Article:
Repair of the Threatened Feminine Identity

Experience of Women With Cervical Cancer Undergoing Fertility Preservation Surgery

Hiroko Komatsu, PhD, RN; Kaori Yagasaki, MSN, RN; Rie Shoda, RN; Younghui Chung, RN; Takashi Iwata, PhD, MD; Juri Sugiyama, MD; Takuma Fujii, PhD, MD


Cancer Nurs. 2014;37(1):75-82. 

In This Article

Implications for Practice

Although most of the present participants' concerns are often based on misconceptions and misunderstandings,[10] the women expressed concerns about postoperative complications, the baby's health, fertility treatment, and fears of cancer recurrence in particular, all of which can affect their reproductive plans. Some of the patients in this study believed, even before being sexually active after surgery, that a surgical scar in the vagina and cervical stenosis would affect their sexual activity. They related these potential complications to their sexual activities and to the fear of cancer recurrence after the surgery. These concerns based on a misconception discouraged the women from being sexually active. Nurses need to talk about sexual function concerns and provide education on disease process and adverse effects of treatment. One of the participants who reported not being sexually active because of recurrence concerns was referred to a fertility specialist, underwent ART, and became a mother. Nurses need to assess patient needs, refer those who need counseling to a relevant specialist, and provide emotional support throughout the continuum of care.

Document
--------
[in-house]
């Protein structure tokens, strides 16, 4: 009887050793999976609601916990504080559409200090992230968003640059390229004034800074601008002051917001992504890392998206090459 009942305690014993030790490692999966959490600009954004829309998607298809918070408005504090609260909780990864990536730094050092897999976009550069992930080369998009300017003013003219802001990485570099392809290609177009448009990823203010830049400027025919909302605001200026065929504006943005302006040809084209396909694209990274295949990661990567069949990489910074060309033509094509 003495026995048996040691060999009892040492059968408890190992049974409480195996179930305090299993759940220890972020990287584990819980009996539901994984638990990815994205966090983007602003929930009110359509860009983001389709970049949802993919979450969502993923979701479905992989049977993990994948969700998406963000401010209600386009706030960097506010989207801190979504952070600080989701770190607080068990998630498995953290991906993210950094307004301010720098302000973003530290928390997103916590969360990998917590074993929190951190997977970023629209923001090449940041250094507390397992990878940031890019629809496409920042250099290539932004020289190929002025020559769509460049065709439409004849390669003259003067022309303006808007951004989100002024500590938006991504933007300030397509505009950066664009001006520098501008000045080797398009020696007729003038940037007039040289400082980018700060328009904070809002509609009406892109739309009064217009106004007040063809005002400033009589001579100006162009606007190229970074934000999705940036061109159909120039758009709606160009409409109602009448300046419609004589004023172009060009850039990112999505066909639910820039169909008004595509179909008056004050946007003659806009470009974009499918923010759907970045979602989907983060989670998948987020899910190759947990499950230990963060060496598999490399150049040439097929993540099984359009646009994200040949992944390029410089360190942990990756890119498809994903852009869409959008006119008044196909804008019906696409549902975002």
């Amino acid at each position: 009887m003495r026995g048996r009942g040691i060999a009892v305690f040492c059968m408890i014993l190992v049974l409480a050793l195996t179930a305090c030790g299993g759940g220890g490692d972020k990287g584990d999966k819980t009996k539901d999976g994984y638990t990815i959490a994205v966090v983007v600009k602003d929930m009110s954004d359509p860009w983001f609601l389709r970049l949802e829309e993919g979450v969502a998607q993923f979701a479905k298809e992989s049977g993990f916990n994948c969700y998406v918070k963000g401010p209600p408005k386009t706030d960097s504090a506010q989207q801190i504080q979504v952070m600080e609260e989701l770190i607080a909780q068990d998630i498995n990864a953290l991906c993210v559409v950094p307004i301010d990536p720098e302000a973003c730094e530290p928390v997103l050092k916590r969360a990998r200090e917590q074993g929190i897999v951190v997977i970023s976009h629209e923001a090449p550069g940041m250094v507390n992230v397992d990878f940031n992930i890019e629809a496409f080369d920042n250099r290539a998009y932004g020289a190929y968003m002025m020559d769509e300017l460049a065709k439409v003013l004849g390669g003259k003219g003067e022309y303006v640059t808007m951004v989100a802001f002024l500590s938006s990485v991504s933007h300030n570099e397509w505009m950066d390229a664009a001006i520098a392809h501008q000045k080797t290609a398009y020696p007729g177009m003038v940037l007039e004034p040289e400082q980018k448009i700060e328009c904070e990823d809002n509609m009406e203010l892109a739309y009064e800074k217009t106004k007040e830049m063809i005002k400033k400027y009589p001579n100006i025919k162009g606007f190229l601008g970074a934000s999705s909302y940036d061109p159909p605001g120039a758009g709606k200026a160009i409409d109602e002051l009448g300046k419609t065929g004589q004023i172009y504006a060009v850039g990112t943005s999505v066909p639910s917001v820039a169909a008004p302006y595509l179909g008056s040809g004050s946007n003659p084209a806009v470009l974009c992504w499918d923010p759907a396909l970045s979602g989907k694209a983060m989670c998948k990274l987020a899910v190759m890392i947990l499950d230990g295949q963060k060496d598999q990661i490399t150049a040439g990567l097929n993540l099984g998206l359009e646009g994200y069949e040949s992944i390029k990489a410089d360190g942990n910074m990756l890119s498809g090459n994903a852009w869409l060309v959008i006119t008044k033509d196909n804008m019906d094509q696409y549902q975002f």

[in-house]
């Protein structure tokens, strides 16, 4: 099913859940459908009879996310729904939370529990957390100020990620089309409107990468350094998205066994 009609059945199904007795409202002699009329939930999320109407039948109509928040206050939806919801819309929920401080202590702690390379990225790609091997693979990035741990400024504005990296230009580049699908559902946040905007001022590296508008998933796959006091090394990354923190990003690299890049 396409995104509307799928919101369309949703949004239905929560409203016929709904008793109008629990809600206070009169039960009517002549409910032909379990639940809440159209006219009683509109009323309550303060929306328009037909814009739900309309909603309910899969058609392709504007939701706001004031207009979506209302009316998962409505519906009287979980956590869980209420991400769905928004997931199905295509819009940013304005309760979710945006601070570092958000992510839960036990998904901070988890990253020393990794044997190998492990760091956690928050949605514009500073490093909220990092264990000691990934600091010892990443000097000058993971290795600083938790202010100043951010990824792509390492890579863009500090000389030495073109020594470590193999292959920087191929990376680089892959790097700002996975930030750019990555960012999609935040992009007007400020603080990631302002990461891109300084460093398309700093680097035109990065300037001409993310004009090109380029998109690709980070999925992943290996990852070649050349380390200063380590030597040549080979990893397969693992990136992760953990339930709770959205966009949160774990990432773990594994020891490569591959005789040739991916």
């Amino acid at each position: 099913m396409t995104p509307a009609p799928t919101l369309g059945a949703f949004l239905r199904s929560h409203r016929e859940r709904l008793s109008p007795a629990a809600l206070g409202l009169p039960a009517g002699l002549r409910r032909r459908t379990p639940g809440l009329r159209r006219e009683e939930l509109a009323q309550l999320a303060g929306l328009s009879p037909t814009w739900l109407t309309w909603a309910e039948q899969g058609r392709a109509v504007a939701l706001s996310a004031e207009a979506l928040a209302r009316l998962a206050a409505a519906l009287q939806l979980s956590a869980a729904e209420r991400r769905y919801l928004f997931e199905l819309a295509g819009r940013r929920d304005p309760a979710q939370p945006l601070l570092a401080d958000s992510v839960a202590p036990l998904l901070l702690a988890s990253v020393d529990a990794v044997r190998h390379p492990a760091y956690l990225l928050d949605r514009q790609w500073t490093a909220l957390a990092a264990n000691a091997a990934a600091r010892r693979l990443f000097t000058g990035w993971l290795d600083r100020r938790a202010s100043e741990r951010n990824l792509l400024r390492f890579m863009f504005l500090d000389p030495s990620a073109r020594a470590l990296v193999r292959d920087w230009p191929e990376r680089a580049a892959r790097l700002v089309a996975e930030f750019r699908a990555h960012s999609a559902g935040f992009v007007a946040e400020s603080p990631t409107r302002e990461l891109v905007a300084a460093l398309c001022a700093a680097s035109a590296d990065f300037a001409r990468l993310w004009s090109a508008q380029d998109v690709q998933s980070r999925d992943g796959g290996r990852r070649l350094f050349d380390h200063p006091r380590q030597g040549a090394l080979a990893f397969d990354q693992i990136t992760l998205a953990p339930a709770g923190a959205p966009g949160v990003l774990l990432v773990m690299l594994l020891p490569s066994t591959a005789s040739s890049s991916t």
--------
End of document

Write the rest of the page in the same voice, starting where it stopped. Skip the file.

The beliefs of nurses are reflected in their attitudes toward patients, and patients are sensitive to the nurses' intentions.[28] Understanding the identity transformation process helps nurses assist the patient's decision making as the ultimate patient advocate, taking into account the patient's belief and priorities. To achieve the patient's goal, it is necessary to establish an oncofertility care system in which the patient choice is respected through the cancer, reproductive, and perinatal/neonatal care process. Healthcare delivery is increasingly fragmented and complex due to technological advances. The patient's wish may change according to the situation. It is important for nurses to navigate cancer patients through the healthcare system and to coordinate care between all clinical teams to link the patient to service.